23. 24. Program Opens Every Morning Sharee Lam Mich Cahon Liz Jones Jessica Jaws Lillie Avao Sharee Lam Mich Cahon Liz Jones Jessica Jaws Lillie Avao
  24. 25. Leitner-Programmed Timing Sharee Lam Mich Cahon Liz Jones Jessica Jaws Lillie Avao Sharee Lam Mich Cahon Liz Jones Jessica Jaws Lillie Avao
  25. 26. Rubric NO! Feedback Sequencing and Spacing Motivating and Engaging Manages Cognitive Load Learning Level Appropriate Maximizes Academic Learning Time Immediate Framework Visually Multi-Channel Presentation Incorporates Prior Knowledge Lean Correct Response Space/Time Discrete Acoustically User Accommodations Available Goal Specific Time Efficient Elaborative Cram-proof Tactilely Avoids Overload Tunable Progress Data Mentally Chunking Outcomes Match Goals For the suitably addictive personality Real-World Connections Error Free Reward System
  26. 27. The Fort The Wooten House Hot Chocolate House Big Blue The MBA House Progressive Helps for High/Low Prior Knowledge Sharee Lam Mich Cahon Liz Jones Jessica Jaws Lillie Avao
  27. 28. The Fort The Wooten House Hot Chocolate House Big Blue The MBA House Help (Ctrl1) flashes misplaces Sharee Lam Mich Cahon Liz Jones Jessica Jaws Lillie Avao
  28. 29. The Fort The Wooten House Hot Chocolate House Big Blue The MBA House Help (Ctrl2) flashes one house full Sharee Lam Mich Cahon Liz Jones Jessica Jaws Lillie Avao
  29. 30. The Fort The Wooten House Hot Chocolate House Big Blue The MBA House Help (Ctrl3) shows it all Sharee Lam Mich Cahon Liz Jones Jessica Jaws Lillie Avao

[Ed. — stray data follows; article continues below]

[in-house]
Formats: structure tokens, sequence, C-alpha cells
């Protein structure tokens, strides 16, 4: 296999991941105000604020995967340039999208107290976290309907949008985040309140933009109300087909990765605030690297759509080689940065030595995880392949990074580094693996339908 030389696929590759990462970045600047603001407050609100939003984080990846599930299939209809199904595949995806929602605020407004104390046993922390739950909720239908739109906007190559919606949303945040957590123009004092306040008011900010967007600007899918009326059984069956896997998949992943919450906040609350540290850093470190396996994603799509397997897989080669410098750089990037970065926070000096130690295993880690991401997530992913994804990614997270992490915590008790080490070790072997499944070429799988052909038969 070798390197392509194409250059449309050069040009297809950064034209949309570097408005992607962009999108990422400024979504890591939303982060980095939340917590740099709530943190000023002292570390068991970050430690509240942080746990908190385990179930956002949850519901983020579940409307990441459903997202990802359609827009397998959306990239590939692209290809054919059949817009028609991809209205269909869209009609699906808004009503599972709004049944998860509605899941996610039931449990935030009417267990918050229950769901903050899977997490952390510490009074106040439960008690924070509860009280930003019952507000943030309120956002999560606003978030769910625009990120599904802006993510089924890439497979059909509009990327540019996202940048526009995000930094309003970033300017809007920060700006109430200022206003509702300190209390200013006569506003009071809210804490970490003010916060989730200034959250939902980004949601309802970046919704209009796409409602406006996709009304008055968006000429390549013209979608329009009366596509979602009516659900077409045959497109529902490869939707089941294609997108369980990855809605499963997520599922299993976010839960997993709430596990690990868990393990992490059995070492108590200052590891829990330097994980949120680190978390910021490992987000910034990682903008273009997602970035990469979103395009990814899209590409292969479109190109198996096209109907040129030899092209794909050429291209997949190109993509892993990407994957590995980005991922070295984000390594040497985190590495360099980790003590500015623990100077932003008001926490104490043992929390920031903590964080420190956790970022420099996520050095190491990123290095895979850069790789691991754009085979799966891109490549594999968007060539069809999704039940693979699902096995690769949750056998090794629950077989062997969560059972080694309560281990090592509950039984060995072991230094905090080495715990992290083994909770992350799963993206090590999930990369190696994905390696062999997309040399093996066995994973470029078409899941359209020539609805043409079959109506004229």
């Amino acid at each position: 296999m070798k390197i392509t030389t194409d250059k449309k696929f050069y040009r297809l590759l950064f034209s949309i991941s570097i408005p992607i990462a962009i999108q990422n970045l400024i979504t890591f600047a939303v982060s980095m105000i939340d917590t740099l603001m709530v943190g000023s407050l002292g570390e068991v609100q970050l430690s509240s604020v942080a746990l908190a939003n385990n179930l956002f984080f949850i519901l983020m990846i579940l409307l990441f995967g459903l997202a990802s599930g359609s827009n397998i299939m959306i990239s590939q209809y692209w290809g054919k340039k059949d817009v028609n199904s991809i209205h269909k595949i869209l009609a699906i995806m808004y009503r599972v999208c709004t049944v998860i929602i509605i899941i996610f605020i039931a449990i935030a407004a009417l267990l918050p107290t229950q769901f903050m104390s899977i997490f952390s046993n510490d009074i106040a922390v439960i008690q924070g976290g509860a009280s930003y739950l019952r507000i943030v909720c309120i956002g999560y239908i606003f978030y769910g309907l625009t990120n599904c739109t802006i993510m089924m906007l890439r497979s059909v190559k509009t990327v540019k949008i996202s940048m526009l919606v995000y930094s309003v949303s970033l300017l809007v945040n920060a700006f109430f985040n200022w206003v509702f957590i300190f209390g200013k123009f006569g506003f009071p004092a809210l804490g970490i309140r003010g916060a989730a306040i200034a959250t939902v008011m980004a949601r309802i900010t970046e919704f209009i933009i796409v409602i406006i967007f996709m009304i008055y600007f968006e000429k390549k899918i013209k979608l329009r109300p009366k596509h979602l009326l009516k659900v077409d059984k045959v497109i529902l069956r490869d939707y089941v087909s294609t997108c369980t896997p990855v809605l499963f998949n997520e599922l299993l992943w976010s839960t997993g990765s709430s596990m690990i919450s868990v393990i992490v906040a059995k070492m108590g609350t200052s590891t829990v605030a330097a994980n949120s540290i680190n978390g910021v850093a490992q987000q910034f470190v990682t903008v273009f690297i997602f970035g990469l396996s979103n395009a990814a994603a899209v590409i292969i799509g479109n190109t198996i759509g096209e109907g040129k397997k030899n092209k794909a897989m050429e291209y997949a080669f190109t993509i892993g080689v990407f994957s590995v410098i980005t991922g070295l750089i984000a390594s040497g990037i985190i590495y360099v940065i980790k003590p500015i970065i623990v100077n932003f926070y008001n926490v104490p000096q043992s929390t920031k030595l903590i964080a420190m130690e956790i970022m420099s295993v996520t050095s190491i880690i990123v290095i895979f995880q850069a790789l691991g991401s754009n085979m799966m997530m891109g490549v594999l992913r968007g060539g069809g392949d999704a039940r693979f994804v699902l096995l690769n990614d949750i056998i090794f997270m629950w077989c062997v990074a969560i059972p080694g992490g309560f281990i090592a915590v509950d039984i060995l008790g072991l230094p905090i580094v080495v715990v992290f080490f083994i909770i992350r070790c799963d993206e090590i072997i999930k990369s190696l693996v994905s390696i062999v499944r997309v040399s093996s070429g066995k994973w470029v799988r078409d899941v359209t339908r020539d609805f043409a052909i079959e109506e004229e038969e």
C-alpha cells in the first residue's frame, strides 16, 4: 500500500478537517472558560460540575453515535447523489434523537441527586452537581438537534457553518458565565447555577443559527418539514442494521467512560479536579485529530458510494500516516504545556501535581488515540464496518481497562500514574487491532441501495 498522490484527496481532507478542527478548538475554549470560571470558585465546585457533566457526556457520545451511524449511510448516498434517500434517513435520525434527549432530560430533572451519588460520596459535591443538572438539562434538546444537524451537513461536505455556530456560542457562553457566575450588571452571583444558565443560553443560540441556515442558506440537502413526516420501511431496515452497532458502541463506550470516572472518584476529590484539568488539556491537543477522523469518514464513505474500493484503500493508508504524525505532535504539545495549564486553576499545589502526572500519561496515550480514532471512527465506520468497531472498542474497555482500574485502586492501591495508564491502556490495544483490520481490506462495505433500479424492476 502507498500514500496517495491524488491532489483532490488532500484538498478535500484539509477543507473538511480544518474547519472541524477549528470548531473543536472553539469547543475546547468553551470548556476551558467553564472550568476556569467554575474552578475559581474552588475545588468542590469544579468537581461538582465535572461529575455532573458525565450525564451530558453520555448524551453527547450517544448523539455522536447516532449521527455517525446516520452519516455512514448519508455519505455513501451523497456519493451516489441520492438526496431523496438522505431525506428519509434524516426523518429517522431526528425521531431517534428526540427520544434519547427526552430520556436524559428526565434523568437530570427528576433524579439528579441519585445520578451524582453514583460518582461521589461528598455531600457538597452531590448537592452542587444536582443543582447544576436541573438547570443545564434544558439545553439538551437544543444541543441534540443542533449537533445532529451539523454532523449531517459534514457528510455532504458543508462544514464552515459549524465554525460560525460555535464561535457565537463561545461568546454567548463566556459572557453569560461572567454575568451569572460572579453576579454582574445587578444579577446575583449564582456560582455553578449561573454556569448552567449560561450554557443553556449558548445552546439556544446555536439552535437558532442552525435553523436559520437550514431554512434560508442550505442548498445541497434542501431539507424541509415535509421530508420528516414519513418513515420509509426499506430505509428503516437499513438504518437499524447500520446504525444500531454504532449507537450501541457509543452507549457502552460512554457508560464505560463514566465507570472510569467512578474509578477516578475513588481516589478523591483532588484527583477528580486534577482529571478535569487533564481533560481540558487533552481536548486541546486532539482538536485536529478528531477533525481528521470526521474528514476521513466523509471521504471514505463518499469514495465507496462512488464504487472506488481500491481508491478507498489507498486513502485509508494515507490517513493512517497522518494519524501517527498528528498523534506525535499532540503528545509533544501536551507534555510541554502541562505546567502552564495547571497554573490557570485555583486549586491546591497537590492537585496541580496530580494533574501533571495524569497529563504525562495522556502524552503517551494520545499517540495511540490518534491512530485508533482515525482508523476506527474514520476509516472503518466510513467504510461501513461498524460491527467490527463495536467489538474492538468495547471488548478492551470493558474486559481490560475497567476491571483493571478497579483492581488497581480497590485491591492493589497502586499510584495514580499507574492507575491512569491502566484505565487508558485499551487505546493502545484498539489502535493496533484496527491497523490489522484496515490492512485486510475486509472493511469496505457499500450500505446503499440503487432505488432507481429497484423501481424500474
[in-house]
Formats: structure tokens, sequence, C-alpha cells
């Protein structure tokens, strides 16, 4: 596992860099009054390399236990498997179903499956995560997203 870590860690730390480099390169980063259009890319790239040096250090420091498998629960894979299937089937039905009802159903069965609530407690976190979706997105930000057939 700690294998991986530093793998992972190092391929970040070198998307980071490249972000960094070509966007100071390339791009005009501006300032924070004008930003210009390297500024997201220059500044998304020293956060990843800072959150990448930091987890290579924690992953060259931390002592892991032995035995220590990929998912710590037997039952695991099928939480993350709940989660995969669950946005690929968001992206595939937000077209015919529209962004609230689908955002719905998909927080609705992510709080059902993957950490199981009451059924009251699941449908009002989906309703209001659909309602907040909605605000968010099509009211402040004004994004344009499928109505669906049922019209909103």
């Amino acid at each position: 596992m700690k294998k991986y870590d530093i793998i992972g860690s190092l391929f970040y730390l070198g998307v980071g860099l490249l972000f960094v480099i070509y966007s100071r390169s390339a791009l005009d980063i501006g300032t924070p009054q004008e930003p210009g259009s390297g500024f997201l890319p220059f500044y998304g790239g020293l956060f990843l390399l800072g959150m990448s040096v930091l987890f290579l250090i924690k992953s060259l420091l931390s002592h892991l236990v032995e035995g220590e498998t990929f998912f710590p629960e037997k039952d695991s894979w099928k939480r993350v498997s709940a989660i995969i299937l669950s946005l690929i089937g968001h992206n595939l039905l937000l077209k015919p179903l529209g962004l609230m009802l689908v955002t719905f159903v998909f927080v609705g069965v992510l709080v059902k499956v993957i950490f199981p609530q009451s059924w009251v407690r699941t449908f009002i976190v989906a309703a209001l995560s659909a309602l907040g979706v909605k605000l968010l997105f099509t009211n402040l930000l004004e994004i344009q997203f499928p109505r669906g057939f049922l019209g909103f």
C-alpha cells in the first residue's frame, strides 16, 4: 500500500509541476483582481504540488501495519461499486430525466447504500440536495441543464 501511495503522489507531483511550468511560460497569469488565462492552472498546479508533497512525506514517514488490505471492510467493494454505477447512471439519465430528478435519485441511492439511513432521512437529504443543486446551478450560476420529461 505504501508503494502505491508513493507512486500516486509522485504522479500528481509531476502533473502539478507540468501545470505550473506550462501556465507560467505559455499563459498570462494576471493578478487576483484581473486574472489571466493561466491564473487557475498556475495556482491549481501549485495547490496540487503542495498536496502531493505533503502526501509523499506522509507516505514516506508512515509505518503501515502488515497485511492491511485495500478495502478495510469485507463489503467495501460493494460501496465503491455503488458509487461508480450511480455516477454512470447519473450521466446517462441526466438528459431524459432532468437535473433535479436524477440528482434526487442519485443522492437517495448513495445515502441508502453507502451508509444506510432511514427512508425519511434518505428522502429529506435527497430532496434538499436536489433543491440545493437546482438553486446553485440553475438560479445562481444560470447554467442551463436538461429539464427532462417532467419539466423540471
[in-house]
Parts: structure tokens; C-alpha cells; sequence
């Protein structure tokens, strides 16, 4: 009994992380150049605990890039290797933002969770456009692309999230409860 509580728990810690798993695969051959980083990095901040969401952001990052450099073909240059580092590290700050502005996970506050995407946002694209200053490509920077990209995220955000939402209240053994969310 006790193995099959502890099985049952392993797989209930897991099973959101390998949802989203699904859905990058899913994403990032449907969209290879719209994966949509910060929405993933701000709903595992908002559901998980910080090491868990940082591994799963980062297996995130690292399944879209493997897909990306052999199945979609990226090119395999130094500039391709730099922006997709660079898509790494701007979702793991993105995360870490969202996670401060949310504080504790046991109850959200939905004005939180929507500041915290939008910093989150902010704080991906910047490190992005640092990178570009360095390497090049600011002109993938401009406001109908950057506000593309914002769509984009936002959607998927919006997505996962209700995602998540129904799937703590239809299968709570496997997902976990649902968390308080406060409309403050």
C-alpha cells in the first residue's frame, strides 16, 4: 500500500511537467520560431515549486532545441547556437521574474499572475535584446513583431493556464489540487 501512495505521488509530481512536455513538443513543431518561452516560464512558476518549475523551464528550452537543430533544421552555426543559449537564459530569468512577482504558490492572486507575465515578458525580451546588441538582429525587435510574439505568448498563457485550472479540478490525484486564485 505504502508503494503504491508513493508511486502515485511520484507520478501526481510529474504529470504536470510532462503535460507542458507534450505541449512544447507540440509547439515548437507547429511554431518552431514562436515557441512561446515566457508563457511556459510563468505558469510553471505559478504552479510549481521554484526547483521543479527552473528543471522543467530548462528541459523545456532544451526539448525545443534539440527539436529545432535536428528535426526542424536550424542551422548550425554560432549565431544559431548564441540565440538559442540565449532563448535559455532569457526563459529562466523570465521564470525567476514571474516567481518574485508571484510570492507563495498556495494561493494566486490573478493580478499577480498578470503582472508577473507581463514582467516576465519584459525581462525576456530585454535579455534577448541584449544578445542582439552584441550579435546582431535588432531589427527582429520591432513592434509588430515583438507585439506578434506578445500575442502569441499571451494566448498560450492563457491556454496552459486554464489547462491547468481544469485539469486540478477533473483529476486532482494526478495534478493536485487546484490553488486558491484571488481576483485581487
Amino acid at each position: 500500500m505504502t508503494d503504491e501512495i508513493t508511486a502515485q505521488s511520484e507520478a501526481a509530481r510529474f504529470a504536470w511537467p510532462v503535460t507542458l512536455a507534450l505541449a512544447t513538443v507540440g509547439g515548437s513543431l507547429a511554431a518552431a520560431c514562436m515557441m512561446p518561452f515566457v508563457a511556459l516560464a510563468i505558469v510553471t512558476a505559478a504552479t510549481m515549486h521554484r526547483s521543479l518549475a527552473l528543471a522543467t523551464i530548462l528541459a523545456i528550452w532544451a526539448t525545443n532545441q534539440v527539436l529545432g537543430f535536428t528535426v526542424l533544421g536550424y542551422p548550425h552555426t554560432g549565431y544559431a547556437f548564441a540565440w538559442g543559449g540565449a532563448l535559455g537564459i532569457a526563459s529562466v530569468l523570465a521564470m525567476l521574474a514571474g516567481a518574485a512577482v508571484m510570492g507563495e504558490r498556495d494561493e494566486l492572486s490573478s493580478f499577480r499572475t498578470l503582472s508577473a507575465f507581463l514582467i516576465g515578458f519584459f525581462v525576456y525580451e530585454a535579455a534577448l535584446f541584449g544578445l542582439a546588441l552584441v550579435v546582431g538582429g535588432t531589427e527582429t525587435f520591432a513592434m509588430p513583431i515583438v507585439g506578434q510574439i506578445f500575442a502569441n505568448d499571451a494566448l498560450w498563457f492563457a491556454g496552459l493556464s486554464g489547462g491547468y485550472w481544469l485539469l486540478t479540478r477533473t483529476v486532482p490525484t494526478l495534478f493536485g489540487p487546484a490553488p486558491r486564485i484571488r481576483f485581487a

30. 31. The Fort The Wooten House Hot Chocolate House Big Blue The MBA House Game Choices Sharee Lam Mich Cahon Liz Jones Jessica Jaws Lillie Avao
  31. 32. The Fort The Wooten House Hot Chocolate House Big Blue The MBA House The Usual End of Game Data Sharee Lam Mich Cahon Liz Jones Jessica Jaws Lillie Avao
  32. 33. Samples of Possible Variations Free Cell Style
  33. 34. Clip Art Faces from http://www.best-of-web.com/search_term_pages/faces.html Naomi Flinders Nat Flinders Jessica Jaws Lillie Avao Name Matching
  34. 35. Naomi Flinders Jessica Jaws Nat Flinders The Fort Big Blue The MBA House Hot Chocolate House House Matching Emma Cone Heather Kov Emily DeKan Shelby Davis Janell June Kenzi Mayo Nati Wallin Ashley Mackay Jess Francon Baily Martin Mari Cook Cass Sheerer Megan Tucker Niki Hunter Amanda And Malani Hill Ashley Macy Jess Pate Emma Cone Heather Kov Emily DeKan Shelby Davis Janell June Kenzi Mayo Nati Wallin Ashley Mackay Jess Francon Baily Martin Mari Cook Cass Sheerer Megan Tucker Niki Hunter Amanda And Malani Hill Ashley Macy Jess Pate Lillie Avao Emily Purdy Kristen Threlk
  35. 36. What’s Her Name? Variations First Name Only First and Last Correct Spelling “ Close Enough” Correct! Try Again